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Swine flue, Madcow disease, and SARS seem to grab all the headlines but thousands of people worldwide are afflicted with rare conditions that few people have even heard of.

We’ll take a look at some of the most rare diseases from “Alice in Wonderland” syndrome which may have inspired Lewis Carroll to a disease that drove England’s King George III mad.

1.    Water Allergy (Aquagenic Urticaria):
It is estimated that 30 cases have been reported by the Medical Review Board. Sufferers of the disease appear to be allergic to water. The allergy usually occurs  later in life as a consequence of hormonal imbalances brought about by giving birth.

A case was reported in April, of a 21-year old mother who was unable to drink water or be caught in the rain because she would develop a burning rash. She was only able to drink Diet Coke and shower for a maximum of 10 seconds per week. It is viewed not strictly as an allergy but a hypersensitivity to ions found in non-distilled water.

benjamin-button

2.    Progeria:
Progeria is a congential and fatal illness that has a striking resemblance to premature ageing, with sufferers dying at an average age of 13, leading many to call it the “Benjamin Button Disease”.

The illness is characterized by profound growth delays between nine and 24 months which lead to abnormal physical developments such as a disproportionately small face, bulging eyes, and an underdeveloped jaw.

Sufferers eventually lose layers of fat beneath the skins leading to loss of elasticity in artery walls, resulting in fatality via stroke and heart attack in 90 percent of those afflicted.

3.    Foreign Accent Syndrome
There have been a reported 60 cases ever recorded. Sufferers of foreign accent syndrome find themselves talking in an unrecognizable dialect.

Doctors treating the syndrome, initially dismissed it as a psychiatric problem, but in 2002, research scientists from Oxford University observed that the sufferers shared the same set of brain abnormalities leading to changes in pitch, lengthening of vowel annunciation, and other speech irregularities.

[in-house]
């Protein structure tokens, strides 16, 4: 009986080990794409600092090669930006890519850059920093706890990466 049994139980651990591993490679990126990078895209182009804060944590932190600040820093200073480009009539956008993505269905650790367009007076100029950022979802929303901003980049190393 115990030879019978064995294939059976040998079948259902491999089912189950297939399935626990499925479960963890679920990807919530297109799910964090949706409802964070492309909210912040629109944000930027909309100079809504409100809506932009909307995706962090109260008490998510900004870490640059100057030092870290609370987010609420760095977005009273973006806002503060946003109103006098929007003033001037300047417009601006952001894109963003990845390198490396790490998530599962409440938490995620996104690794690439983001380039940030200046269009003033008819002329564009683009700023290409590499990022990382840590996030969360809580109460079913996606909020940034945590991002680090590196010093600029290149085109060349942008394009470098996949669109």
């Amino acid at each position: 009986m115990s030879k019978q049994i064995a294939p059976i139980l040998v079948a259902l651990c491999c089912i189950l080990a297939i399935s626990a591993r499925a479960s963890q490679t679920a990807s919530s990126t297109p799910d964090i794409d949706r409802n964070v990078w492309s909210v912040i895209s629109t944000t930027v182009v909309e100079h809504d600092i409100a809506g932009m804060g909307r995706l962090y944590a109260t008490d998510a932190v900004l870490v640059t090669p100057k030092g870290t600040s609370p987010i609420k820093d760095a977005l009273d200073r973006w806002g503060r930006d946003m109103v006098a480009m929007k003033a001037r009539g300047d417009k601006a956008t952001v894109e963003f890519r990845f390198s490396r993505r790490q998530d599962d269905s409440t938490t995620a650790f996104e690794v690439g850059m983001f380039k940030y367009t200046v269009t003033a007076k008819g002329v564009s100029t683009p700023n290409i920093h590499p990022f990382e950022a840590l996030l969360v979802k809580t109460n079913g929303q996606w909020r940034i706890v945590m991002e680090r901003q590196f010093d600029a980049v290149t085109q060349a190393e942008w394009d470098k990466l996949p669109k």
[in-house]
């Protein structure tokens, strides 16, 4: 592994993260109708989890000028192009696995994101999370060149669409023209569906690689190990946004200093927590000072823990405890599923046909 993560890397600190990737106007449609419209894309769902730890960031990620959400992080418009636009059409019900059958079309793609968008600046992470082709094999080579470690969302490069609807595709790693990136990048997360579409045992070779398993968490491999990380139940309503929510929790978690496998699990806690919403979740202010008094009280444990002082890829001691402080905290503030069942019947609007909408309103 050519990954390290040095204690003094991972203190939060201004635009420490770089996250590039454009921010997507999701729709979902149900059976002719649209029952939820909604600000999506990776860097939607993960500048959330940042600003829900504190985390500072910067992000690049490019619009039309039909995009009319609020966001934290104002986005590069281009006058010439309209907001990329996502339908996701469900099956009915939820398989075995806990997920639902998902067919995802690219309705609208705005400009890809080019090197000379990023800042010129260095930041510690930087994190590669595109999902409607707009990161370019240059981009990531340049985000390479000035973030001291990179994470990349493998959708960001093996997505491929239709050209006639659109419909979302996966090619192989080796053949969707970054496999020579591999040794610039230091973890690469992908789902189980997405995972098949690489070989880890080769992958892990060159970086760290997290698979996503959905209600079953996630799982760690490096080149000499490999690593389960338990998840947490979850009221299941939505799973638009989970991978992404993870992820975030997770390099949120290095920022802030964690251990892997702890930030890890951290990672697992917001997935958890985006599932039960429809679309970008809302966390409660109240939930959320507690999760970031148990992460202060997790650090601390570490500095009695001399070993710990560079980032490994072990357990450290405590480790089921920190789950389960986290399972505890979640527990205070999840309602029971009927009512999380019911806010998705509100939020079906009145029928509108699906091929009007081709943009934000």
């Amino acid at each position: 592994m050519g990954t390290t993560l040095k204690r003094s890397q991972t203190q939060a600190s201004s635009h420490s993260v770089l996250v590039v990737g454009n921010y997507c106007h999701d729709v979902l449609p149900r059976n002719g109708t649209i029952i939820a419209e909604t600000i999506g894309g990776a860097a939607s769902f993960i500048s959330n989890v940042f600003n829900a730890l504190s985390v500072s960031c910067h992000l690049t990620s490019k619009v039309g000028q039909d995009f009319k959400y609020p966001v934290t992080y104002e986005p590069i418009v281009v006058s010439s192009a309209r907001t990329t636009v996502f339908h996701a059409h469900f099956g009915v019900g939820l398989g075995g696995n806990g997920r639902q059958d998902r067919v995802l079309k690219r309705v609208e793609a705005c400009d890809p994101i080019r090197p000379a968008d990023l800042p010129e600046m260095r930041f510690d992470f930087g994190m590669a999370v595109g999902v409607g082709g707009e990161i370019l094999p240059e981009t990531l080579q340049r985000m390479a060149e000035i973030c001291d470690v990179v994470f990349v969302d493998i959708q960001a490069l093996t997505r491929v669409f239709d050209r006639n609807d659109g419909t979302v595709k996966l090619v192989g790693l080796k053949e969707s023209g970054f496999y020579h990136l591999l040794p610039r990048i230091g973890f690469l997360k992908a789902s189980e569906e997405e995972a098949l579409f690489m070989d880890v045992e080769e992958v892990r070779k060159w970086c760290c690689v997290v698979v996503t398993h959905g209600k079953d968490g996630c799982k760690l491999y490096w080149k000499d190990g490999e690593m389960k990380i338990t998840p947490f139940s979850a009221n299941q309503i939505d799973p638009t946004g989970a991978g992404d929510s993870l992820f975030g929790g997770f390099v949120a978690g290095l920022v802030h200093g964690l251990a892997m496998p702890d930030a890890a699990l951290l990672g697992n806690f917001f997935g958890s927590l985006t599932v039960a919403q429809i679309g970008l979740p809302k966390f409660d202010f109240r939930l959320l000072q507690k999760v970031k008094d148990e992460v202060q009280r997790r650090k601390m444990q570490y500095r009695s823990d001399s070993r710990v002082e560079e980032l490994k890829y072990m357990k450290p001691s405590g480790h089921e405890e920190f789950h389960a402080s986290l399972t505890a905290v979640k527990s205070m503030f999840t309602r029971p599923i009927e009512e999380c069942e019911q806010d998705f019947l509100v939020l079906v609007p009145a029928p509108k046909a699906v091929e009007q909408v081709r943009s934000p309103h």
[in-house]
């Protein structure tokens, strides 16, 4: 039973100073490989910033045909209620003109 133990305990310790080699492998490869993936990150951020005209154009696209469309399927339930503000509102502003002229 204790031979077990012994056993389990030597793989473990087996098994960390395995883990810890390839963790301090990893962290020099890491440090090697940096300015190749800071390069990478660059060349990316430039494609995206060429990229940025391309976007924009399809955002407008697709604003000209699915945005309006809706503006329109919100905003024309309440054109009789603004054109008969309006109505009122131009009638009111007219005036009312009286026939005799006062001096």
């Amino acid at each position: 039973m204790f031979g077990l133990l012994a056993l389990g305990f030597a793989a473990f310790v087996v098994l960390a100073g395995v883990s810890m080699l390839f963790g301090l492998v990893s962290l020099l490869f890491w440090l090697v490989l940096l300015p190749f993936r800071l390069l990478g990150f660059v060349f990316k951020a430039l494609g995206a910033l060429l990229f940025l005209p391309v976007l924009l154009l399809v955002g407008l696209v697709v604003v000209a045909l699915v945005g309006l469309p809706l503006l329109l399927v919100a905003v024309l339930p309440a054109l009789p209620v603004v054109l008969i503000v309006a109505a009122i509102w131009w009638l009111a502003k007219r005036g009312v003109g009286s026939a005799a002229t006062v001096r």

Sufferers do not necessarily adopt the language that they are exposed to, strictly a foreign accent, but the changes in speech bear a striking resemblance to foreign accents.

The first case was reported to be a Norwegian woman in 1931 who developed a strong German accent and was ostracized by her village.

4.    Laughing Death (Kuru):

Laughing Death was exlcusive to a New Guinea tribe called the Fore people. The disease is characterized by sudden bursts of maniacal laughter.

In the 1950′s, US and Australian physicians observed men and women with shaking limbs resembling Parkinsons. With rest the shaking would subside but a month to three months later, sufferers would lose the ability to stand, become cross-eyed and lose the power to speak coherently, before dying suddenly.

A research group called the National Institute of Neurological Disorders and Strokes reported that tests of those afflicted with Laughing Death, showed the emergence of holes in the brain, referred to as “swiss cheesing.”

In 1976, A US physician named Carleton Gajdusek was awarded the Nobel Prize, when he figured out that Laughing Death was the result of an infection being passed on through the village custom of eating family members after they died. After the cannibalism custom was eliminated, the epidemic ended.

alice-wonerland

5.    Alice In Wonderland Syndrome (Micropsia or Lilliput Sight) :

Sufferers of Alice in Wonderland Syndrome perceive objects to be far smaller than they really are. The syndrome can also affect one’s sense of touch, hearing, or perceptions of body image.

The syndrome is named after Lewis Caroll’s Alice In Wonderland where Alice experiences a series of bizarre events similar to what a Micropsia patient would go through. The syndrome is also associated with migraine headaches. It is also well known that Lewis Caroll suffered from chronic migraines, leading many to speculate that his suffering may have prompted many passages in his writing.

melissa

Last Modified June 17, 2009 @ 3:58 pm
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